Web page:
The beauty of the picture book is in the larger artwork from Adam Rex which is vibrant and colorful and simply fascinating to study with the vast menagerie hanging out at the beach in their strange and entertaining anthropomorphic ways. The story’s fun; the artwork is astonishing; all around a great book.

Originally written on January 30, 2015 ©Alex C. Telander.

To purchase a copy of Chu’s Day at the Beach from Amazon, and help support BookBanter, click HERE.

“The Best Team Money Can Buy: The Los Angeles Dodgers’ Wild Struggle to Build a Baseball Powerhouse” by Molly Knight (Simon & Schuster, 2015)

The Best Team Money Can Buy

As a long-time, die-hard San Francisco Giants fan — the Los Angeles Dodgers’ biggest rival — wanting to read a book about the nemesis team would seem unlikely and somewhat disingenuous, since I may be planning to “pretend” to read it and then seek to lambaste it, being a book about those evil LA Dodgers. But no, my thinking was, the Giants and Dodgers face each other many times over the course of the 162-game season and this book seemed like a great way to get know this team I watch a significant amount of the time from April to September each year.

The Best Team Money Can Buy is a fascinating book about the Los Angeles Dodgers, not just as a sports team, but as a franchise and business. Molly Knight tells the fraught story of the Dodgers last few seasons, beginning with 2012 when owner Frank McCourt through an ongoing series of cost-cutting measures, gutted the team and brought the franchise to bankruptcy so he could line his pockets and make sure he and his wife had the best mansions to live in. Enter the Guggenheim group featuring iconic Magic Johnson and a few billionaires who snatched up the franchise before anyone else could as the highest bidder and then set out to win the team a World Series ring.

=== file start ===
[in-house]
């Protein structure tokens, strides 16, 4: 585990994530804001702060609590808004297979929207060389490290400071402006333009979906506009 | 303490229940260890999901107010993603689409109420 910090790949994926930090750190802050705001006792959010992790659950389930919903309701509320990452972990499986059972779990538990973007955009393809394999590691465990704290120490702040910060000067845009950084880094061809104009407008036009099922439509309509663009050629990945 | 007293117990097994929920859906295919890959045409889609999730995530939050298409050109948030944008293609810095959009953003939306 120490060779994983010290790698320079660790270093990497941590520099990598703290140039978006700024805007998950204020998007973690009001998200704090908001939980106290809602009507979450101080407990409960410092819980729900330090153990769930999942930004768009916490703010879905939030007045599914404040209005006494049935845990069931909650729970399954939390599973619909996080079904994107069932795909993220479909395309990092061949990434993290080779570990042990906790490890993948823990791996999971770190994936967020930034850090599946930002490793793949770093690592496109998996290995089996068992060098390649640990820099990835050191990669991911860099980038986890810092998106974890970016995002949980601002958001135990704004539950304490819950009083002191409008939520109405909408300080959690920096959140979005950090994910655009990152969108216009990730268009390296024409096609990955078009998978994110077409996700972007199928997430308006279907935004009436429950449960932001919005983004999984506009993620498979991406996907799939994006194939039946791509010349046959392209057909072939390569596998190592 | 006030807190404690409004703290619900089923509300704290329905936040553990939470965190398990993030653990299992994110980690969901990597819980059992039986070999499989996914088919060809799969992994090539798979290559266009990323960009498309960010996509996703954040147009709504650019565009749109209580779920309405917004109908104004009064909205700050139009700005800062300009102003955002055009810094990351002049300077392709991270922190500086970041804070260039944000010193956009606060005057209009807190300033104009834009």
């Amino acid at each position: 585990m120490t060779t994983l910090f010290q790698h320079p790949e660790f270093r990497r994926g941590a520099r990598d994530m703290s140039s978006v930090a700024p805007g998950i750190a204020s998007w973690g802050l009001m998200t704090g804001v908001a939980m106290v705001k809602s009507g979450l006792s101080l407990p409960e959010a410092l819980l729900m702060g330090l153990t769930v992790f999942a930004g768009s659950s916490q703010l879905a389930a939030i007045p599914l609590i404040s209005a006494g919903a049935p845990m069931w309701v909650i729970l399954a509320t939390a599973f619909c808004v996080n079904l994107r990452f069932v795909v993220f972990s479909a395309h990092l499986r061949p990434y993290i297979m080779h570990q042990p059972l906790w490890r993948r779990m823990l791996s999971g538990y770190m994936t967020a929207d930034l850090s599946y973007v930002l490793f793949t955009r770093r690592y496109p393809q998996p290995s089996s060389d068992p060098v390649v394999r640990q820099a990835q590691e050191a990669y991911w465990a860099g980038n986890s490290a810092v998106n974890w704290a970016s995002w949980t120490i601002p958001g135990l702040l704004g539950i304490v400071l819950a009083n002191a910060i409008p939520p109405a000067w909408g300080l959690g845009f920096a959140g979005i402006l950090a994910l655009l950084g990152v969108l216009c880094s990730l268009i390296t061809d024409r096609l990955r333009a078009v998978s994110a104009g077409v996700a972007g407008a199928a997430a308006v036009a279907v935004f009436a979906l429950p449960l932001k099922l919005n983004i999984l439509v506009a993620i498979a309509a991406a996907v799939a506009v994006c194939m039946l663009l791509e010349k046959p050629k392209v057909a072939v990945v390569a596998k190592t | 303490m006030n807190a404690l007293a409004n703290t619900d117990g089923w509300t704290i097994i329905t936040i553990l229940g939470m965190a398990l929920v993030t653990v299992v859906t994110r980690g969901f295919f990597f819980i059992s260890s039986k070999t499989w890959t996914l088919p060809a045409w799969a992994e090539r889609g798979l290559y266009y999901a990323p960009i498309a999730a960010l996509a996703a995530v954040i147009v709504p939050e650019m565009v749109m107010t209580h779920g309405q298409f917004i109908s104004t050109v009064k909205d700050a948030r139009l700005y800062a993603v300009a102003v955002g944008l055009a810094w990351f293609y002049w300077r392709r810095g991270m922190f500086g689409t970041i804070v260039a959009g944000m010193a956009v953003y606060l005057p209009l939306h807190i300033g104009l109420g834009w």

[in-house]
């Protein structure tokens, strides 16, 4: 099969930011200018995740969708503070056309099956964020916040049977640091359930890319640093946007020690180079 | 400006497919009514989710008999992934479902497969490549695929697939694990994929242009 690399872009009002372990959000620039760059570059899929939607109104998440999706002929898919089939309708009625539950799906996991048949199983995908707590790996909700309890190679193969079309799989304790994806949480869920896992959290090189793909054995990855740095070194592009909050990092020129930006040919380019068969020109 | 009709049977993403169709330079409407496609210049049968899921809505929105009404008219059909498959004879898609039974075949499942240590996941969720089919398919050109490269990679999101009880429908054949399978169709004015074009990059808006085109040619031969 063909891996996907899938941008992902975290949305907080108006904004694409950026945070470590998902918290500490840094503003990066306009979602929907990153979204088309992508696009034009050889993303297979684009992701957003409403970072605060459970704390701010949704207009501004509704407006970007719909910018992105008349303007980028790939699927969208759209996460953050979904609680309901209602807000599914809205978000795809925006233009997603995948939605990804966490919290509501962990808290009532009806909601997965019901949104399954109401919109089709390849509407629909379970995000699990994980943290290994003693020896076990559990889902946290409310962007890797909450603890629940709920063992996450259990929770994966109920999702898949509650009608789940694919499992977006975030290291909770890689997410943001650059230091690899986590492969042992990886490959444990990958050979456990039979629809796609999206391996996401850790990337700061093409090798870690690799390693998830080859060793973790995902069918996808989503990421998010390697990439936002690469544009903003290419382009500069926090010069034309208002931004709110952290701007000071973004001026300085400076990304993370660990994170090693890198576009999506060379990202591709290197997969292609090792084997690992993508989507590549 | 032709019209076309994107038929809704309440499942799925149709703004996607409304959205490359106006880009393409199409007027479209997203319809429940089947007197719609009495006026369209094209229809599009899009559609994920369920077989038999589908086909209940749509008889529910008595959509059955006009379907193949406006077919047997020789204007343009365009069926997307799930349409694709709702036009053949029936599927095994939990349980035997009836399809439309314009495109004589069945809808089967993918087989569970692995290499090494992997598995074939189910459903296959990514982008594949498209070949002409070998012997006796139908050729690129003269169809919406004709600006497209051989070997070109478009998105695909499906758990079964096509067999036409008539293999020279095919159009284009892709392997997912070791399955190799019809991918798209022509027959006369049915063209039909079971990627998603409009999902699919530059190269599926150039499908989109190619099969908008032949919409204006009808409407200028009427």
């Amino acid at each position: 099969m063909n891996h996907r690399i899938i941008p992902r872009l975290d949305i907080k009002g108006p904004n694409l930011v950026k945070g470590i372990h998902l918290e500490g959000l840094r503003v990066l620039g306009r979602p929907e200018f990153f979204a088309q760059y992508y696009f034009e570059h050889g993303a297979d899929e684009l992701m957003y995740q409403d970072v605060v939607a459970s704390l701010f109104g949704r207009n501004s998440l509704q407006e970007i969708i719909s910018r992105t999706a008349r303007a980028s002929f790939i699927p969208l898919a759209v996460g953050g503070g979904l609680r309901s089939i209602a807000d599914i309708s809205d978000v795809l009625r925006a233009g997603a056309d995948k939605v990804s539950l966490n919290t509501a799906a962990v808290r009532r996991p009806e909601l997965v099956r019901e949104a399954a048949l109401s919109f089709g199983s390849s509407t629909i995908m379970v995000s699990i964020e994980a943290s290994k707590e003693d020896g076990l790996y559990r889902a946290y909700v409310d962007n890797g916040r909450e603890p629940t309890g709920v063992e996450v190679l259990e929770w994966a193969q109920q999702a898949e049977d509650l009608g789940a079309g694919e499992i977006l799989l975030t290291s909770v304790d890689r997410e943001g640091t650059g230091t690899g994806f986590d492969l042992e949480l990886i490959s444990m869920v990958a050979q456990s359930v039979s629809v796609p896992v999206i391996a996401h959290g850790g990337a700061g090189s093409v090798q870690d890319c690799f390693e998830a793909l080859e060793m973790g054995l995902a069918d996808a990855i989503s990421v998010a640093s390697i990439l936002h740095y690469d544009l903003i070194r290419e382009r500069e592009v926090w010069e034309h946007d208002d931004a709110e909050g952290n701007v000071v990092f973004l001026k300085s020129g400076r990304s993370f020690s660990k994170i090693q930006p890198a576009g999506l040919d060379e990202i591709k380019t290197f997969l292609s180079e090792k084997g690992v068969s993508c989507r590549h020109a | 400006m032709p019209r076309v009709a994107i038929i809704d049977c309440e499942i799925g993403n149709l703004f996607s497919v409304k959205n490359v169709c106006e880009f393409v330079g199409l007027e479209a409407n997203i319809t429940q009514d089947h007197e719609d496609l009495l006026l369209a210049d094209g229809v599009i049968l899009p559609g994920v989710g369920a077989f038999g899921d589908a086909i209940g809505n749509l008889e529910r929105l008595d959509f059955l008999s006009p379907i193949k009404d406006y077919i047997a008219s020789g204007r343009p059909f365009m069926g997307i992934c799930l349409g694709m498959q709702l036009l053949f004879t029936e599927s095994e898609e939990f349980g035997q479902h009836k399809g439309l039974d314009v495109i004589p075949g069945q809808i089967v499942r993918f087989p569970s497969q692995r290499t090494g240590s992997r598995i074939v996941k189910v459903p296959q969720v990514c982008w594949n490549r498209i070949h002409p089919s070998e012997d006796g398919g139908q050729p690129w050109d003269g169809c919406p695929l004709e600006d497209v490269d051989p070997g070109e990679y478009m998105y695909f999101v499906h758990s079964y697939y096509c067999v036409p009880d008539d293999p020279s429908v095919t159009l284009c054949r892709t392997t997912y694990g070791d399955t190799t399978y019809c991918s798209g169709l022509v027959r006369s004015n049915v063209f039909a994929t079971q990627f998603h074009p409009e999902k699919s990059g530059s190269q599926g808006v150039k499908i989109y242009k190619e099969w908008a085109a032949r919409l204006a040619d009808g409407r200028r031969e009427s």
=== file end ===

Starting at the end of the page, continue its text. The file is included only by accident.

The book opens with a fascinating interview between Molly Knight and multiple Cy Young Award winner and star starting pitcher, Clayton Kershaw. Just as they began the interview in his native Texas, Kershaw learned he had just gotten a new contract with the Dodgers for a record seven-year $215 million deal. But he still did the interview, even though his phone was vibrating nonstop. Knight then takes readers through the next two years, how the franchise acquired the many expensive players such as Matt Kemp, Adrian Gonzalez, Zack Greinke and one Yasiel Puig to name a few.

The book is a captivating read as Knight isn’t setting out to show the Dodgers as this perfectly polished team where everyone gets along and all they do is play great baseball. She gives each player their back story, talking about where they grew up, how they came to be on the Dodgers, and how they then worked out for the team. It’s common sense that when you put a bunch of competitive millionaires together, some in the same position, tensions will flair. Knight doesn’t hold back in discussing this, but also the many good things the owners have done since the bankruptcy days to make the Los Angeles Dodgers the high achieving, highly-respected baseball team it has been known to be since it left New York. They want to be known as the Yankees of the West.